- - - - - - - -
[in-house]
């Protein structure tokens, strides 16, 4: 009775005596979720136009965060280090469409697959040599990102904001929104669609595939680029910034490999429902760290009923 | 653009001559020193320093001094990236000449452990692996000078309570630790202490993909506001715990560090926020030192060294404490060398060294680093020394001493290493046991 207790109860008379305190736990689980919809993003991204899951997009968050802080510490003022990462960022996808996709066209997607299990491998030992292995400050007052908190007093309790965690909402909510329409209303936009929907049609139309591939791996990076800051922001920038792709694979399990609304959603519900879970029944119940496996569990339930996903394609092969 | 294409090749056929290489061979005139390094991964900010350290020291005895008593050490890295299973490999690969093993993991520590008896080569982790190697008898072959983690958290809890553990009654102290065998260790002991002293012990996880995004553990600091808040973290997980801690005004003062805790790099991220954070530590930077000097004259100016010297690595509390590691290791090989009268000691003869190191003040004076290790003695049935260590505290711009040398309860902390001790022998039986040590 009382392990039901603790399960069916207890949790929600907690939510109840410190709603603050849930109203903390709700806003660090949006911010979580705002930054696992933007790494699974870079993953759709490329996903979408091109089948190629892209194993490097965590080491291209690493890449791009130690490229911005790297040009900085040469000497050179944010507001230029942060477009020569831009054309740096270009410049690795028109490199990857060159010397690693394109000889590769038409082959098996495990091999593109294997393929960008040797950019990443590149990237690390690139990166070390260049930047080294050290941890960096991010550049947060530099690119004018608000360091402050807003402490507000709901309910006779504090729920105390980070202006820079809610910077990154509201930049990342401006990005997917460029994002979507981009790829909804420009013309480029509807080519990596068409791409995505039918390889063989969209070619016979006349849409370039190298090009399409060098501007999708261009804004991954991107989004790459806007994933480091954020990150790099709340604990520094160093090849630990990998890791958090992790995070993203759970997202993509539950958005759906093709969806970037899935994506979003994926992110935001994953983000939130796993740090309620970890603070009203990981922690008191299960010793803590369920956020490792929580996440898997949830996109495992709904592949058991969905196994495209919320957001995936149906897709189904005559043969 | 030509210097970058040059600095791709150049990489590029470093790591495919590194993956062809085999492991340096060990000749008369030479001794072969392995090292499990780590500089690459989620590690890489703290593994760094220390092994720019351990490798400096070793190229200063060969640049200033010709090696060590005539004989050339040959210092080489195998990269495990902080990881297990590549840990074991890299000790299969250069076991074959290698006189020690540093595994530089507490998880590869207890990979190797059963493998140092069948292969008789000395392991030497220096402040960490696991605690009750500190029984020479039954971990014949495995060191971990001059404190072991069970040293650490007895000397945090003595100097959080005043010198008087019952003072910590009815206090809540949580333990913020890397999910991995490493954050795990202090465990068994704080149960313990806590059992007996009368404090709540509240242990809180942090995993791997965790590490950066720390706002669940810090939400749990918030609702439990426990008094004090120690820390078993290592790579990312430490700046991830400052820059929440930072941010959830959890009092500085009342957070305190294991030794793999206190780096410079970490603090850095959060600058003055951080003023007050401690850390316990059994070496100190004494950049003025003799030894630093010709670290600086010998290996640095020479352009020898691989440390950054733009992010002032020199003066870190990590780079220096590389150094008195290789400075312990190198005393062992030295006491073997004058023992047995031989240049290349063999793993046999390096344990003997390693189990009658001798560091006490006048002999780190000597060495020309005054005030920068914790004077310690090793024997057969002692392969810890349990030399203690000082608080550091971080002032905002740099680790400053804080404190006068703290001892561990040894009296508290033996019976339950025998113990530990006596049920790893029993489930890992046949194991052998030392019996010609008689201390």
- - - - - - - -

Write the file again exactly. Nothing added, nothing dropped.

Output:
[in-house]
């Protein structure tokens, strides 16, 4: 009775005596979720136009965060280090469409697959040599990102904001929104669609595939680029910034490999429902760290009923 | 653009001559020193320093001094990236000449452990692996000078309570630790202490993909506001715990560090926020030192060294404490060398060294680093020394001493290493046991 207790109860008379305190736990689980919809993003991204899951997009968050802080510490003022990462960022996808996709066209997607299990491998030992292995400050007052908190007093309790965690909402909510329409209303936009929907049609139309591939791996990076800051922001920038792709694979399990609304959603519900879970029944119940496996569990339930996903394609092969 | 294409090749056929290489061979005139390094991964900010350290020291005895008593050490890295299973490999690969093993993991520590008896080569982790190697008898072959983690958290809890553990009654102290065998260790002991002293012990996880995004553990600091808040973290997980801690005004003062805790790099991220954070530590930077000097004259100016010297690595509390590691290791090989009268000691003869190191003040004076290790003695049935260590505290711009040398309860902390001790022998039986040590 009382392990039901603790399960069916207890949790929600907690939510109840410190709603603050849930109203903390709700806003660090949006911010979580705002930054696992933007790494699974870079993953759709490329996903979408091109089948190629892209194993490097965590080491291209690493890449791009130690490229911005790297040009900085040469000497050179944010507001230029942060477009020569831009054309740096270009410049690795028109490199990857060159010397690693394109000889590769038409082959098996495990091999593109294997393929960008040797950019990443590149990237690390690139990166070390260049930047080294050290941890960096991010550049947060530099690119004018608000360091402050807003402490507000709901309910006779504090729920105390980070202006820079809610910077990154509201930049990342401006990005997917460029994002979507981009790829909804420009013309480029509807080519990596068409791409995505039918390889063989969209070619016979006349849409370039190298090009399409060098501007999708261009804004991954991107989004790459806007994933480091954020990150790099709340604990520094160093090849630990990998890791958090992790995070993203759970997202993509539950958005759906093709969806970037899935994506979003994926992110935001994953983000939130796993740090309620970890603070009203990981922690008191299960010793803590369920956020490792929580996440898997949830996109495992709904592949058991969905196994495209919320957001995936149906897709189904005559043969 | 030509210097970058040059600095791709150049990489590029470093790591495919590194993956062809085999492991340096060990000749008369030479001794072969392995090292499990780590500089690459989620590690890489703290593994760094220390092994720019351990490798400096070793190229200063060969640049200033010709090696060590005539004989050339040959210092080489195998990269495990902080990881297990590549840990074991890299000790299969250069076991074959290698006189020690540093595994530089507490998880590869207890990979190797059963493998140092069948292969008789000395392991030497220096402040960490696991605690009750500190029984020479039954971990014949495995060191971990001059404190072991069970040293650490007895000397945090003595100097959080005043010198008087019952003072910590009815206090809540949580333990913020890397999910991995490493954050795990202090465990068994704080149960313990806590059992007996009368404090709540509240242990809180942090995993791997965790590490950066720390706002669940810090939400749990918030609702439990426990008094004090120690820390078993290592790579990312430490700046991830400052820059929440930072941010959830959890009092500085009342957070305190294991030794793999206190780096410079970490603090850095959060600058003055951080003023007050401690850390316990059994070496100190004494950049003025003799030894630093010709670290600086010998290996640095020479352009020898691989440390950054733009992010002032020199003066870190990590780079220096590389150094008195290789400075312990190198005393062992030295006491073997004058023992047995031989240049290349063999793993046999390096344990003997390693189990009658001798560091006490006048002999780190000597060495020309005054005030920068914790004077310690090793024997057969002692392969810890349990030399203690000082608080550091971080002032905002740099680790400053804080404190006068703290001892561990040894009296508290033996019976339950025998113990530990006596049920790893029993489930890992046949194991052998030392019996010609008689201390």